Room-Temperature Ionic Liquids Offer Better Viscosity

October 27, 2005
Kaylynn Chiarello-Ebner

Kaylynn Chiarello-Ebner is a former managing editor of Pharmaceutical Technology.

ePT--the Electronic Newsletter of Pharmaceutical Technology

New Room Temperature Ionic Liquids Offer Better Viscosity

The November issue of Pharmaceutical Technology reports that university-based scientists and pharmaceutical companies are developing new ways to reduce solvent use in chemical reactions, make one-pot reactions, and reduce waste from the beginning to the end of the drug manufacturing process. Rutgers University (New Brunswick, NJ, www.rutgers.edu) reports a class of environmentally friendly chemicals called room-temperature ionic liquids (RTILs) that also can be used to achieve these goals.

RTILs are molten salts with organic cations and either inorganic or organic anions. As opposed to conventional molten salts, RTILs can act as solvents in reactions because they melt in <100 °C temperatures and can provide superior results for enzymatic catalysis. In addition, they do not contribute to air pollution because they do not evaporate or burn into the environment. According to Edward Castner, Jr., a professor in Rutgers’s chemistry and chemical biology departments, “RTILs offer great promise for the chemical and pharmaceutical industries, but will require substantially different process technologies.  The fact that many organic chemical reactions proceed more efficiently in ionic liquids, especially enantiomerically selective reactions, will make them of interest to the biopharma community.”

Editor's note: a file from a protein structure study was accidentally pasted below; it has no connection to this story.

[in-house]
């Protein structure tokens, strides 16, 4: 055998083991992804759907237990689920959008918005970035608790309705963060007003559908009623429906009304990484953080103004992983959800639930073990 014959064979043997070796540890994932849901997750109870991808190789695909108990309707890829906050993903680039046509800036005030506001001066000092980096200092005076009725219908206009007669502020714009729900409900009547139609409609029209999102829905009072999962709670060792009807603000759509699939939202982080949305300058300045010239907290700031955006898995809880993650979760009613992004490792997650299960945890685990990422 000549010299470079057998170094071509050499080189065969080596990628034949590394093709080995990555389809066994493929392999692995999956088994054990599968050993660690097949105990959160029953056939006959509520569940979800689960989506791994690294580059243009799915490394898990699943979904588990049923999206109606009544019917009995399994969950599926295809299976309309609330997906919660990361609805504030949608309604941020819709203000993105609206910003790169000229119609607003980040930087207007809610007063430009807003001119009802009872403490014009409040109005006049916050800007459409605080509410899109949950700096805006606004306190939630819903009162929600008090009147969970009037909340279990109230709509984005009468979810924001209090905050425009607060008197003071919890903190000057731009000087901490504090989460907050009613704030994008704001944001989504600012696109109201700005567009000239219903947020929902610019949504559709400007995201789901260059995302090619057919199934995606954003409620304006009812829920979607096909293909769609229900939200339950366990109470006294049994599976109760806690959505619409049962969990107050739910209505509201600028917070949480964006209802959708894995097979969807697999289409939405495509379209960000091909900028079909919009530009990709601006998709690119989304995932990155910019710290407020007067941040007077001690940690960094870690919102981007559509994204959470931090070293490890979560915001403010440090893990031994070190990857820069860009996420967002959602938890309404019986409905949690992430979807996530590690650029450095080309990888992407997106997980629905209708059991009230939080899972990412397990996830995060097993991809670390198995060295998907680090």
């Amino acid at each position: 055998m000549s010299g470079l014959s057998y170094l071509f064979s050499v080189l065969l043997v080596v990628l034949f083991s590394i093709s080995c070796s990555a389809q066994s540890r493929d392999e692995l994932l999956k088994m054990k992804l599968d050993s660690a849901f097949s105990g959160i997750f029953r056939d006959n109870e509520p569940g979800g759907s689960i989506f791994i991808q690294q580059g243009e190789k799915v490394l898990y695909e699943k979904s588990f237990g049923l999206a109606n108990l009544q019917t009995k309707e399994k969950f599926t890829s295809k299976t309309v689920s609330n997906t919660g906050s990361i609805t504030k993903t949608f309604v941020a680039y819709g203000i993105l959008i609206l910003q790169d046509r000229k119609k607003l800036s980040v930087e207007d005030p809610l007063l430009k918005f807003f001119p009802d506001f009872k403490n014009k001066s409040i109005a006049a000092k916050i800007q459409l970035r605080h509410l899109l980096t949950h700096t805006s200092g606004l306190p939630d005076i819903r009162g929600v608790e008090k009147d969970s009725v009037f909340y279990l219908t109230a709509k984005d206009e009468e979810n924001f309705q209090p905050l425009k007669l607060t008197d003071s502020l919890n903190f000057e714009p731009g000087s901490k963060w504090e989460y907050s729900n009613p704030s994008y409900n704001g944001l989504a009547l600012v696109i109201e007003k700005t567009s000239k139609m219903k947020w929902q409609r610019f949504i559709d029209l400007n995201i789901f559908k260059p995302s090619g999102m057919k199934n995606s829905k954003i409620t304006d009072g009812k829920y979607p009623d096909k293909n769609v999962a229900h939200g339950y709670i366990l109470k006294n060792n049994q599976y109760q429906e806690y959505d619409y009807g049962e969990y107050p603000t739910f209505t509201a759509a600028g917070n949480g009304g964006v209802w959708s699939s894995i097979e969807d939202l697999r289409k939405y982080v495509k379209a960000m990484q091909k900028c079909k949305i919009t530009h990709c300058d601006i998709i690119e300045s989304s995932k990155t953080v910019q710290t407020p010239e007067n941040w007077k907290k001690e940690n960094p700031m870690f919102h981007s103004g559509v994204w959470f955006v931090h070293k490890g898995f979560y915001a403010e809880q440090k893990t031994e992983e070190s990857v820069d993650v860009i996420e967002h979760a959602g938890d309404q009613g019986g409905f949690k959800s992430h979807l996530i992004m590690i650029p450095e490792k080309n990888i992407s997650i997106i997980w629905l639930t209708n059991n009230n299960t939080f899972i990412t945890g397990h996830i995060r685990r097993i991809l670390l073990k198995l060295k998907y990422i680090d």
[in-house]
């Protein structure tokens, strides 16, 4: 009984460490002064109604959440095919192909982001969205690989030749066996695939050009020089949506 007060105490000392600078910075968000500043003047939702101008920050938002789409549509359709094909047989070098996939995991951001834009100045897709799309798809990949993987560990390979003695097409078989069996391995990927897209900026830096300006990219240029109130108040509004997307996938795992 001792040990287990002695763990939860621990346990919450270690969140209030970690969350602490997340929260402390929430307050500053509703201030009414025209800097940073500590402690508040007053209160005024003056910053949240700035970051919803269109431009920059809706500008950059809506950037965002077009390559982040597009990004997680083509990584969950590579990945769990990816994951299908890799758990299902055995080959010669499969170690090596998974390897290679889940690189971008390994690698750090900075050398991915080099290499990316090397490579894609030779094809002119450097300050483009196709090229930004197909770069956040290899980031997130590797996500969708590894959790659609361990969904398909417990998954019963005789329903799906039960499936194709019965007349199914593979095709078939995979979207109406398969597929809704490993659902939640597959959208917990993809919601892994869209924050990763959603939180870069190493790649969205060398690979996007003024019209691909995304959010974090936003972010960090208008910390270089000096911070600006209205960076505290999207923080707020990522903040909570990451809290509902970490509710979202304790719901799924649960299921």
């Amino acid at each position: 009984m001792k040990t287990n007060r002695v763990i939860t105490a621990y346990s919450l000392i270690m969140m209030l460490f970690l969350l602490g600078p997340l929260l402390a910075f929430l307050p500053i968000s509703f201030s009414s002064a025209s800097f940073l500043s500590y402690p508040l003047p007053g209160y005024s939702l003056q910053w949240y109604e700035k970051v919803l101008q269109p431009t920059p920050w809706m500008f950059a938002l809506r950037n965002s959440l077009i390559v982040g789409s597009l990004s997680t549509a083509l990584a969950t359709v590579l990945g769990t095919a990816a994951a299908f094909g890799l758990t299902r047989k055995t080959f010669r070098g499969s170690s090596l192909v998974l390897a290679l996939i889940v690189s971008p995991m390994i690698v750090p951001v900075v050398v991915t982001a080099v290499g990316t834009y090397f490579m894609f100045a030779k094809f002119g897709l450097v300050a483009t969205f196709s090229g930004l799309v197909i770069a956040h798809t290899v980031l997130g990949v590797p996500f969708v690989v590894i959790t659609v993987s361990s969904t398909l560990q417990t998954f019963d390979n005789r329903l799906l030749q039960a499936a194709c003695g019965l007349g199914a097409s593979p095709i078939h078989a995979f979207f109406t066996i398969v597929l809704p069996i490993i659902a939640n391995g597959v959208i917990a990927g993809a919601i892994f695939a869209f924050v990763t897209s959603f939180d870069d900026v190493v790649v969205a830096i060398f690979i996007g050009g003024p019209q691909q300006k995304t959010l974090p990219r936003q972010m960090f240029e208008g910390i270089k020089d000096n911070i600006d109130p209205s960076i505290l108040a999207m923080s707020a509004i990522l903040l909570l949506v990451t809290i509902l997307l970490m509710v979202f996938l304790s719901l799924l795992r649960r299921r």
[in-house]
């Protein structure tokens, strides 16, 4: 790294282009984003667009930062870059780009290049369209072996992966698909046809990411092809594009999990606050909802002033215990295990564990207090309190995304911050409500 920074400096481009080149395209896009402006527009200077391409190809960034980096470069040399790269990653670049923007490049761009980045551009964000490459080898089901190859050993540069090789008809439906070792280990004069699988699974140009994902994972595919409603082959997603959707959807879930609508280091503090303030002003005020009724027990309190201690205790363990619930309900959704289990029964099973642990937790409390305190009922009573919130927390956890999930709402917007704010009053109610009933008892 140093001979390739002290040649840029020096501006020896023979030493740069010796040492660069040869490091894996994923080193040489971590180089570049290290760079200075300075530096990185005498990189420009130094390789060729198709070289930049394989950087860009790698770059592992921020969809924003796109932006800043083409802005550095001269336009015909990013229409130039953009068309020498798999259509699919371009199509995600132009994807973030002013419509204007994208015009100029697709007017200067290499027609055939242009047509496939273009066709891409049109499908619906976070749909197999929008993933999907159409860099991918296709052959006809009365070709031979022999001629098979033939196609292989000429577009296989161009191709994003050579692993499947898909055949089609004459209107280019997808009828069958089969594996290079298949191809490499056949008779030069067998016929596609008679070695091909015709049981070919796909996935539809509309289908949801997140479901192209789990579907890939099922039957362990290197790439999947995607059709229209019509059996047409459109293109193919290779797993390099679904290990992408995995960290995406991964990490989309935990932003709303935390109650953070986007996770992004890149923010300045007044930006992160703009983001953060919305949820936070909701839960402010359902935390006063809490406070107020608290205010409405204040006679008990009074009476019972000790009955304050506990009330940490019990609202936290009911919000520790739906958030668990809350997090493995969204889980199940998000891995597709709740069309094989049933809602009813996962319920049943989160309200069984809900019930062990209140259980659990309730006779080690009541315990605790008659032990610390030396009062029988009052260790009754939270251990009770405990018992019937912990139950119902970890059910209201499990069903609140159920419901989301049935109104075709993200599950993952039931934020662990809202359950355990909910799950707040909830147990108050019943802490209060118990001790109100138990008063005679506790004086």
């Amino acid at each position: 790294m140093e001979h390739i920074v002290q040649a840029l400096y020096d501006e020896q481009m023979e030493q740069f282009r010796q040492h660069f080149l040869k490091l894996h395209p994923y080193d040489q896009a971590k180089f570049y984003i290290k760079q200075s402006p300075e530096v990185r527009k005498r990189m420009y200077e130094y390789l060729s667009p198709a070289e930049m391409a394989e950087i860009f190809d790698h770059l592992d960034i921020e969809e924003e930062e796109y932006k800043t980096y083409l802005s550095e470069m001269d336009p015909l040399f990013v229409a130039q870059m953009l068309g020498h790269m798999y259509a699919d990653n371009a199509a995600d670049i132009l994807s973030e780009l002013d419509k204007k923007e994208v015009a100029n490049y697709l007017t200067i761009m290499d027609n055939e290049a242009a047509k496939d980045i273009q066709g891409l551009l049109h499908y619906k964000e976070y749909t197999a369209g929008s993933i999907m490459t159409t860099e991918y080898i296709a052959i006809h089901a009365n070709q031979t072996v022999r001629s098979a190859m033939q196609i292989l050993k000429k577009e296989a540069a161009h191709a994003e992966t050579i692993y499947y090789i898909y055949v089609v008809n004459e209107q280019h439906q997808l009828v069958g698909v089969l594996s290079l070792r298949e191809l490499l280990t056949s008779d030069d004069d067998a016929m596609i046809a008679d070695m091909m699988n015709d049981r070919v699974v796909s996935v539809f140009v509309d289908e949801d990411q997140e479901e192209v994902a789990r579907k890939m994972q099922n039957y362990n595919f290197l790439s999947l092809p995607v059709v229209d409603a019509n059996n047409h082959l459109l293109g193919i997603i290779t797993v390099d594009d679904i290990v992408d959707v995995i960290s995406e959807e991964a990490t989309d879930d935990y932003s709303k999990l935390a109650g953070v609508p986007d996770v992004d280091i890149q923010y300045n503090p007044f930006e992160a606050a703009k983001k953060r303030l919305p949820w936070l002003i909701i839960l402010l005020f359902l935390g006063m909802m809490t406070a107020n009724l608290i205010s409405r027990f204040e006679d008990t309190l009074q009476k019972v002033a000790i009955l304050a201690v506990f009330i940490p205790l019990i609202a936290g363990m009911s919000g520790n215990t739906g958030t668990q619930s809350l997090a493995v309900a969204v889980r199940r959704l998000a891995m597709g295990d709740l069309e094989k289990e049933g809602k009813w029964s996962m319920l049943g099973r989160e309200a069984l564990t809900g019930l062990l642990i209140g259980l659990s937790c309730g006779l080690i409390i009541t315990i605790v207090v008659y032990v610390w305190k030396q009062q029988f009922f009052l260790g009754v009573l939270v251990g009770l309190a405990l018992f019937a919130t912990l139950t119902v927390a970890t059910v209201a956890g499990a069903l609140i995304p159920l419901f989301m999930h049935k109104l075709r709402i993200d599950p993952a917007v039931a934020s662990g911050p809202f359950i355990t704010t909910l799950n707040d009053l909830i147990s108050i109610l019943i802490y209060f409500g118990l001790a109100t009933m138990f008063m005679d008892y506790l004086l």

Despite interest in RTILs, the industry has hesitated to use them because they are much more viscous than traditional organic solvents, which could restrict flow and make manufacturing more difficult and more expensive in the long run. To address these issues, the Rutgers researchers determined that replacing silicon for carbon at a specific spot in some RTIL molecules cuts the liquid’s viscosity by almost tenfold, compared with the same liquid without the silicon substitution (1). The group finds that the interactions between the ions are much weaker for the molecule with this silicon substitution than those for the analogous molecule. “Our work has been on understanding the intermolecular interactions between the ions that comprise the ionic liquids in order to understand their physical properties,” says Castner. The next step in their project will be to develop new ionic liquids and to test ideas about what are their chemical and physical properties. This information will enable the team to move towards designing ionic liquids that are specific to an application.

According to Castner, the chemicals are already available from various manufacturers including Sigma-Aldrich, Cytech, Solvent Innovations, and others. “More significantly, both BASF and  Merck have spun off arms in Germany to develop and manufacture ionic liquids in quantities greater than one ton,” he says.

Reference
1. H. Shirota and E.W. Castner, “Why Are Viscosities Lower for Ionic Liquids with -CH2Si(CH3)3 vs -CH2C(CH3)3 Substitutions on the Imidazolium Cations?” J. Phys. Chem. B 109 (44), in press (2005).

 

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